Get a child to help you identify it. If he needs a ladder or a hand-up to get started, it is a TALL PARK TREE. If he gets stuck halfway up, it is a Forestry Commission Tree. If he never comes back down, it is an enormous beanstalk and beyond the scope of this little book.


Weeping Tree  A misnomer, really, as all trees weep now and then, most commonly half an hour after it has rained. The true Weeping Tree is more of a sulking tree; it stands with its branches hanging hopelessly in a Gallic expression of disbelief at the awfulness of the world. Any tree which suddenly inspires you with a desire to kick its trunk and tell it to snap out of it is a Weeping Tree. Self-pity is bad enough in human without trees doing it too.
Botanists will tell you that there is also the Handkerchief Tree, and you may wonder if this is connected with the Weeping Tree. Of course not; it is another trick tree (see Holm Oak).

I would like at this point to express my deep gratitude to the Canadian government who, alone among the nations of the world, have had the sense to put a nature lesson on their flag, a single, but unmistakable maple leaf. There it stands, or flutters, just one leaf so that we can memorise it and recognise it the next time we see it.
The next time we see it will almost certainly not be on a maple tree, as this is comparatively rare, but on a sycamore, a plane tree, a jar of waffle syrup or, of course, a Canadian flag. The plane tree is the commonest of all the maple-shaped leaf trees, this being  a good example of the frog-toad syndrome.
(I ought to explain this, even though it is not made use of in this book. Whenever nature creates something that cannot possibly be confused with something else, it immediately creates something very like it; if nature abhors a vacuum, it simply loathes and hates an unmistakable species. So, there is nothing that can be confused with a frog; except a toad; there is nothing remotely like a rabbit, except a hare; nothing like a butterfly, except a moth. Nothing like a hedgehog, except a porcupine, and so on. Crickets, grasshoppers. Nettles, deadnettles. You name it.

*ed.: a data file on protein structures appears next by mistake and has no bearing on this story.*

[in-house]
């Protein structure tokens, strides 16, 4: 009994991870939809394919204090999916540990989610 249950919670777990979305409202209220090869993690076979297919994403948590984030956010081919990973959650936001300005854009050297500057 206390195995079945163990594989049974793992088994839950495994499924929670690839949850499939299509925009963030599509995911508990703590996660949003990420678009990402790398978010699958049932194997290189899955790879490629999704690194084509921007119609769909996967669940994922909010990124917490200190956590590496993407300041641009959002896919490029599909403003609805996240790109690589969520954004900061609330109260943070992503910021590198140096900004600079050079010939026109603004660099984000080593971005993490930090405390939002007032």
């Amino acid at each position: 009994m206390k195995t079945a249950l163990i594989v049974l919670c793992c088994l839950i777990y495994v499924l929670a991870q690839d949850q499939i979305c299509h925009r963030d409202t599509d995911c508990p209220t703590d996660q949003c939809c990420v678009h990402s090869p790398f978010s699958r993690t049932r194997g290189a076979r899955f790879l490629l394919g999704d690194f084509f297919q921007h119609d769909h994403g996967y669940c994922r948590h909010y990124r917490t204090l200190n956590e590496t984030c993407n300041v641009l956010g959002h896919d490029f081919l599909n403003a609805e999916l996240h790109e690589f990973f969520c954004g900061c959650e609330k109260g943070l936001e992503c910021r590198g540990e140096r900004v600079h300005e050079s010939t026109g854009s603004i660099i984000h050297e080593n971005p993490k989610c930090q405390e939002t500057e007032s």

Most nature guides tackle this problem by explaining in minute detail, as there is no other way to do it, the marginal difference between objects caught up in the frog-toad syndrome. This guide treats them as exactly the same species. This is because, if we are told that two similar things are really very different, we will say: ‘But they look just the same to me!’ If, however, we are told they are just the same, we will begin to notice differences for ourselves. This is the whole principle behind this deeply moral book, though I wasn’t going to tell you, and I’d rather you forgot all about it.)  

Fruit and nut tree Fruits are nuts, of course, and both are seeds as well, but sex is beyond the scope of this book, unfortunately. This category merely incorporates all those trees that suddenly develop nuts and fruit around autumn time and are plundered by mothers for Christmas decorations, small boys for conker playing and squirrels for eating. All nuts in Britain are, I’m afraid, basically inedible by humans. This is not because they are impossible to eat, but because the nuts go straight from the green unripe to the mouldering rotten stage, with no stage between. Remember, too, that it is a law of nature that the brighter and more attractive a fruit looks, the less edible it is.


The Epnymous Trtee Are you fed up with smarty-pants journalists using the word ‘eponymous’? I sure am. Gandhi, with Ben Kingsley in the eponymous role. The other day I caught myself saying ‘Breakfast at Tiffany’s with Audrey Hepburn eating the eponymous rolls’. Then I knew it had gone too far.
But there seems no other way of describing the Wellingtonias, Lawsonias and Leylandias which droop, green and huge, across the more haut-bourgeois parts of our landscape. Who is Lawson? Can it be the same Leyland? Why a Wellingtonia and no Napoleonia? How, more important, to distinguish between them?
I don’t think, frankly, there is any need to. I shall call them all Kingtonias. I think you should do the same. Adapt your own surname, I mean. If Forsyth can get away with forsythia, and Dahl with dahlia, the world is ready for the smithia and the jonesia. If you have trouble with your surname, drop me a line or call in at my publishers – it’s the one with the small, stunted hamish-hamiltonia outside the front door.